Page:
I had my first real taste of project based learning (PBL) in 10th grade high school biology. It was exhilarating. I am dyslexic, and so the emphasis on constructivist, student driven inquiry with less reliance on textbook and fact driven learning was eye-opening and relieving. It was an experience so fundamental to my development that I fell in love with science itself and choose to pursue a career therein.
But, it wasn’t all smooth sailing. I was used to getting answers from my teachers. I didn’t really know how to think about how and why questions in substantive and productive ways, my background knowledge was weak because I had read so much less than my peers and I had little experience working with other students as a part of a team. The bar seemed raised in ways I had never considered important to being successful in school. In the end, what made this first PBL experience so tractable? How did my teacher make PBL accessible to me?
The challenge of implementing PBL may seem overwhelming because students are so varied in their backgrounds, experiences, strengths and weaknesses. The knowledge and skills required to successfully navigate a PBL experience differ substantially from more traditional instructional approaches, which can create new and unexpected barriers to learning for some. For example, students may struggle with: 1) student-to-student collaboration and interdependence, 2) autonomy in decision making over the direction of learning, 3) problem solving and higher-order thinking skills (all those how and why questions), and/or 4) the use of literacy skills to process and communicate new understandings.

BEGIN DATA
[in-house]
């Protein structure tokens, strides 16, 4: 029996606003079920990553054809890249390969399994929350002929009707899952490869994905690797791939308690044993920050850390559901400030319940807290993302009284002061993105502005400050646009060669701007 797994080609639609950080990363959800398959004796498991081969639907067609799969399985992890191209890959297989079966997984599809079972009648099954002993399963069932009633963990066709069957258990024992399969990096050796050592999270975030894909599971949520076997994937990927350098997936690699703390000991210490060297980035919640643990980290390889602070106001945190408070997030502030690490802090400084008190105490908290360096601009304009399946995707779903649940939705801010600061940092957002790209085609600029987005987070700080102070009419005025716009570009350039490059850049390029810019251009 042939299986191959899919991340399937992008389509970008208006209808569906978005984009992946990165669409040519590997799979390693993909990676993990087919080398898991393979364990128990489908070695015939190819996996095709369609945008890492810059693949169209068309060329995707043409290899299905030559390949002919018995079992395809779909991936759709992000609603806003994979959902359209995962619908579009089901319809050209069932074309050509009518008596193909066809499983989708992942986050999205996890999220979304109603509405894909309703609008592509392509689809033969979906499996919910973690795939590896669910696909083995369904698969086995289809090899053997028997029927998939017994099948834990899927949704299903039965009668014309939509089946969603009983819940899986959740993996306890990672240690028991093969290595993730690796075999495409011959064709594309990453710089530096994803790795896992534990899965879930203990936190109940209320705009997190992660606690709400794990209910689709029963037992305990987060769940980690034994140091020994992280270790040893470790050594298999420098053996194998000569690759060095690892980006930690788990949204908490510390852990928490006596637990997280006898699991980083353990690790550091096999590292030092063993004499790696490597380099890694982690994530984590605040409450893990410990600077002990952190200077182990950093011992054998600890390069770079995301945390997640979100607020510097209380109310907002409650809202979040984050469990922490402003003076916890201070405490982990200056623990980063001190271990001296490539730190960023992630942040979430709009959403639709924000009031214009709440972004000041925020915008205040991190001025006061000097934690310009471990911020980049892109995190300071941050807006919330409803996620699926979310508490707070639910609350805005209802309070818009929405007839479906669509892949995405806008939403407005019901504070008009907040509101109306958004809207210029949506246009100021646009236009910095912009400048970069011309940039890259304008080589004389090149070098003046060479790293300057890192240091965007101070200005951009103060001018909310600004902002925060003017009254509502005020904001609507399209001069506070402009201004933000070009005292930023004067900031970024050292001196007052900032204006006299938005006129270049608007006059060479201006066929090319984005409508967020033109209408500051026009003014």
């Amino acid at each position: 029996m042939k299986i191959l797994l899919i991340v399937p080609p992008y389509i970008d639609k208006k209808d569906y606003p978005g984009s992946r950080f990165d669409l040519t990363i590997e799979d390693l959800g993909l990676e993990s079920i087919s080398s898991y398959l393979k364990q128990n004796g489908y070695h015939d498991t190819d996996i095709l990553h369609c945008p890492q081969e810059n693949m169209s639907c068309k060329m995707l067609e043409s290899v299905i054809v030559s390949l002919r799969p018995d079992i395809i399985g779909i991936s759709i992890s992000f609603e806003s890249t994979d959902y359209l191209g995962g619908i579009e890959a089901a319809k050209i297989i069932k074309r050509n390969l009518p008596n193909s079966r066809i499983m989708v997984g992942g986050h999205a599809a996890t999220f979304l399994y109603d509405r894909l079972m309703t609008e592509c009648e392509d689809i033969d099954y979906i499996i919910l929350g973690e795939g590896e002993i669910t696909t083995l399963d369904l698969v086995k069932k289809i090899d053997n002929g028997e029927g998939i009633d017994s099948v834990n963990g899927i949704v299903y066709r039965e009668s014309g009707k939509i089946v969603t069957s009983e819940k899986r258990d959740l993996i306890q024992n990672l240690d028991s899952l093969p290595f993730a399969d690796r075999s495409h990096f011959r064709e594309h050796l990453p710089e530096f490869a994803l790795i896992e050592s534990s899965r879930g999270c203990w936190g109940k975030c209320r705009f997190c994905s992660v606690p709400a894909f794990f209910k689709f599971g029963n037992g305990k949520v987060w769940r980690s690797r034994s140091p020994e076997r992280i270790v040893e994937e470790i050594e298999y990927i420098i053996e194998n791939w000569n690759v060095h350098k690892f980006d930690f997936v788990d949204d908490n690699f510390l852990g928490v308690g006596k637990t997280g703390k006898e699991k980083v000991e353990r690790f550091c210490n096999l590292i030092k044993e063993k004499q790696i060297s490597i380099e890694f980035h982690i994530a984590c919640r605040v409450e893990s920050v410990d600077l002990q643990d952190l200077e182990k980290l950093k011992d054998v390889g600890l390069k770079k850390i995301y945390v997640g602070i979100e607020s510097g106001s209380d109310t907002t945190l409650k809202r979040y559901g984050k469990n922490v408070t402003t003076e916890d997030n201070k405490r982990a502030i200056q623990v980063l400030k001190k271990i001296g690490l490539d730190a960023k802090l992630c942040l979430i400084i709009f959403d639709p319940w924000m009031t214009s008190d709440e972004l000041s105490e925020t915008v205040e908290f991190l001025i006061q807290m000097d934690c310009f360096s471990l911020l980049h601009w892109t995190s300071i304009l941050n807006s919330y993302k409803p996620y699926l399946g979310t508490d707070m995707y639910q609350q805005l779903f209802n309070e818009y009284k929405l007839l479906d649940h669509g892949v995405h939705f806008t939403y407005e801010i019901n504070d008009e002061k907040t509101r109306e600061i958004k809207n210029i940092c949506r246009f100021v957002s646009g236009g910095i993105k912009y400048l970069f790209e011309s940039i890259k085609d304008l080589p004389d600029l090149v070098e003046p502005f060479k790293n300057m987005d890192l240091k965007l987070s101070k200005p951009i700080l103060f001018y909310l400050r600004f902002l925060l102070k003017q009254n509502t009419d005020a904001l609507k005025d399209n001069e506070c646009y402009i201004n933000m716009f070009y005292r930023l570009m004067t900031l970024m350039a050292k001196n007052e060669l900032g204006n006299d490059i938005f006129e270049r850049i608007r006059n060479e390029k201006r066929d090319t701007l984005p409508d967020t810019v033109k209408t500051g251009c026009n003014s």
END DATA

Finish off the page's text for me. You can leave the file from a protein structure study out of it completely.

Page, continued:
In retrospect, when I think about my high school biology teacher I am struck by his key strategy — forging and leveraging relationships with his students. But maybe I shouldn’t be so surprised. The quality of teacher-student relationships over the course of school substantially predicts student outcomes, both emotional and academic. And, education science suggests that social and emotional skills are the foundation of teaching and learning.
My teacher was effective at facilitating supportive personalized learning experiences because he was so adept at reading his students social and emotional cues during learning. After all, emotions are how we signal – both internally to ourselves and externally to the world – when things are working for us or not. My teacher could read my anxiety when I fell quiet during an animated group discussion and offer appropriate support; and, when he wasn’t sure how I was doing he asked questions like, “sometimes I feel stressed trying to pull all of my ideas together into a coherent explanation – how are you feeling about this activity?” Better still, he modeled and taught me how to use my social and emotional signals to know myself and become expert in my own learning. Programs like the Yale Center for Emotional Intelligence’s Ruler Curriculum are making strategies for developing social and emotional skills in teaching and learning accessible to more practitioners.
Classrooms are rich with cultural, ethnic, gender, social and emotional, and academic diversity. In most things, I hold to the mantra that there is no one solution to meet the needs of diverse learners; but attending to relationships and the emotional cues therein seems an absolute cornerstone, a kind of universal principle to laying the foundation for accessible PBL.